2022-02-07 at 1:04 pm
I have just uploaded a new BayesCamp white paper on this subject to http://www.robertgrantstats.co.uk/papers/Taxonomy-MA-dichotomised-studies.pdf.
Outcomes in clinical trials are sometimes reported after dichotomising participants at some threshold into responders and non-responders. This can be a barrier to meta-analysis and evidence-based medicine, if some papers report mean outcomes, while others use various thresholds. This paper proposes a taxonomy of thresholds, parameterised in terms of a latent bivariate distribution. Bayesian models for these thresholds were tested by a simulation study and applied to a Cochrane
review of antidepressants in children. The simulation study found that bias and coverage were similar to a DerSimonian-Laird random effects meta-analysis, but the Bayesian model had much narrower credible intervals as the number of dichotomised trials grew. A further comparison was made with a model incorporating baseline statistics but omitting the dichotomised trials, which demonstrated that improvements largely arise from including all trials, not the baseline statistics. However, bias and coverage can be adversely affected by prior distribution locations and by shrinkage of study-level random effects, requiring sensitivity analysis. The re-analysis of the Cochrane review highlights a number of practical considerations and challenges.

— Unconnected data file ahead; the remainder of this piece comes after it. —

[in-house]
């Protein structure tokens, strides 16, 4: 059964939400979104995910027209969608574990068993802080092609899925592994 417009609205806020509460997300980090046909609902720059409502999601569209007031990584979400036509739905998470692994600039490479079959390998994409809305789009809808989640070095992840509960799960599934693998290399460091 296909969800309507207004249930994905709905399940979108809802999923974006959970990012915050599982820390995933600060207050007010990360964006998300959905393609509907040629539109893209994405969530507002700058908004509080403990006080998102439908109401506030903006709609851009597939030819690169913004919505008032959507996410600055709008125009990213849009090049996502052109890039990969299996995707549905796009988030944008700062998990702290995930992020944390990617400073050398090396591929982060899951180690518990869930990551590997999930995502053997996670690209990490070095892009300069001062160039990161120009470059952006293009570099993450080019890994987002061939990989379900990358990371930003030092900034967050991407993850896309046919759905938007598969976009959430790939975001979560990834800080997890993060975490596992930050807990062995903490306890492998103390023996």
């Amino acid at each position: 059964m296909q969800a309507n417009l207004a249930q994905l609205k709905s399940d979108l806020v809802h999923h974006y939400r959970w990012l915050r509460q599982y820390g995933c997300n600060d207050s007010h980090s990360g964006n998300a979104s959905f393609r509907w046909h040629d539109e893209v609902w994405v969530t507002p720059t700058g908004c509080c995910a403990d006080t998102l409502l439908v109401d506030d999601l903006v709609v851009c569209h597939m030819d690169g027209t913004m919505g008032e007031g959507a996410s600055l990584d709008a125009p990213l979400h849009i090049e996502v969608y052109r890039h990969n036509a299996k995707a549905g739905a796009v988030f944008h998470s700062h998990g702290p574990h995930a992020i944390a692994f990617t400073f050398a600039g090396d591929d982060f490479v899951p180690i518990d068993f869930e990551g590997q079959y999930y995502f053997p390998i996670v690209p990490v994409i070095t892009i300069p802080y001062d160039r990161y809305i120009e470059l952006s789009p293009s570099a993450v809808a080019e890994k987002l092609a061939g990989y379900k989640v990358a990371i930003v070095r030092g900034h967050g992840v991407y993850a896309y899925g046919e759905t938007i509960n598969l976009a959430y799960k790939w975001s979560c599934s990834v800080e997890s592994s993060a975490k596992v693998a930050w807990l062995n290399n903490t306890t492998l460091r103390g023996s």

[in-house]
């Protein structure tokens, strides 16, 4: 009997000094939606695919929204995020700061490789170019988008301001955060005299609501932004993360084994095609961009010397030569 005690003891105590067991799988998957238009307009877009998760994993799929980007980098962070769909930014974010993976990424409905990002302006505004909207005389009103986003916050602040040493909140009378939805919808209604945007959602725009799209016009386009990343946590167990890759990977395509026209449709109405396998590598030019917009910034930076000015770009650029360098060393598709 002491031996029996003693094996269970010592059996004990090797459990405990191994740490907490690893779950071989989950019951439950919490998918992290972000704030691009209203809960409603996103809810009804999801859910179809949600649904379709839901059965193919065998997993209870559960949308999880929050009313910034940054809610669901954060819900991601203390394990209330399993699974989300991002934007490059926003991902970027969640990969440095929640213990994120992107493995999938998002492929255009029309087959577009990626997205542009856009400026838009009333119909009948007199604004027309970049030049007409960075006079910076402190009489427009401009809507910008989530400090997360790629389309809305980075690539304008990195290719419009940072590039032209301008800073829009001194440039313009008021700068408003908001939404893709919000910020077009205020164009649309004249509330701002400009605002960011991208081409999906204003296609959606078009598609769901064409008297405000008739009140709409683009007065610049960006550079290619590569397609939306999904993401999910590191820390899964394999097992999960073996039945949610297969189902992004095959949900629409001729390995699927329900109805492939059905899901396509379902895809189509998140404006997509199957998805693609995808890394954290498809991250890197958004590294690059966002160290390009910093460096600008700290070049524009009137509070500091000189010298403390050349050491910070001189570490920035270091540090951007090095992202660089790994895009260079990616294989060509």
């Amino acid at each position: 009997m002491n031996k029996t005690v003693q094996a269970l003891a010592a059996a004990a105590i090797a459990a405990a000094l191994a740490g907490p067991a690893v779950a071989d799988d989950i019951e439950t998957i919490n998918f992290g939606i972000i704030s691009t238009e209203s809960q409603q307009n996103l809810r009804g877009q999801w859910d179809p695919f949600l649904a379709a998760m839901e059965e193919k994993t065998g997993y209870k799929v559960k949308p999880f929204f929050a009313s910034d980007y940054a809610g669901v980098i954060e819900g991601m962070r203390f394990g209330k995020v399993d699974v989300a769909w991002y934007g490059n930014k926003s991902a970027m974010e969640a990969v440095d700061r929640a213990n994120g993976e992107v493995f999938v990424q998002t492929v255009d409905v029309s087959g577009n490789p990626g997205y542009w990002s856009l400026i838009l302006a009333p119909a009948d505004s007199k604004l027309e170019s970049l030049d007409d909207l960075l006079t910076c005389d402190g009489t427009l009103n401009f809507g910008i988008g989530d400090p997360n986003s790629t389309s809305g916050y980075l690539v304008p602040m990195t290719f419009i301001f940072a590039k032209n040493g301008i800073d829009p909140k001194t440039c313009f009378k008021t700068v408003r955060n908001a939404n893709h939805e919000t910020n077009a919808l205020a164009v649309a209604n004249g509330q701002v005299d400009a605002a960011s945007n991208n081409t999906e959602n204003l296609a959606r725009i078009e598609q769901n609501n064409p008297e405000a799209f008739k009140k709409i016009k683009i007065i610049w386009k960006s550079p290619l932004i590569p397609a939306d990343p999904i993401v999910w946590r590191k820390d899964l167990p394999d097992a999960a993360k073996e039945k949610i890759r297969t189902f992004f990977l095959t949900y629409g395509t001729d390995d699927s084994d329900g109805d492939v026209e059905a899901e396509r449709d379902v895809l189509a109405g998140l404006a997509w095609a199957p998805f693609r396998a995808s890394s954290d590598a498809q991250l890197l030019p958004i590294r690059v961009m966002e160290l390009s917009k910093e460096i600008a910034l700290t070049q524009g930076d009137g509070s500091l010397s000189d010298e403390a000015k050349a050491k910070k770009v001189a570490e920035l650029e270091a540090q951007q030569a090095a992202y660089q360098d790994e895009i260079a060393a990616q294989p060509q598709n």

All data, code and original image files are in a zip file at http://www.robertgrantstats.co.uk/code/bayesian-dichotomised-meta-analysis.zip.
This work was previously presented at JSM 2014 (Boston, MA, USA) and IWCEE 2017 (Rome, Italy).
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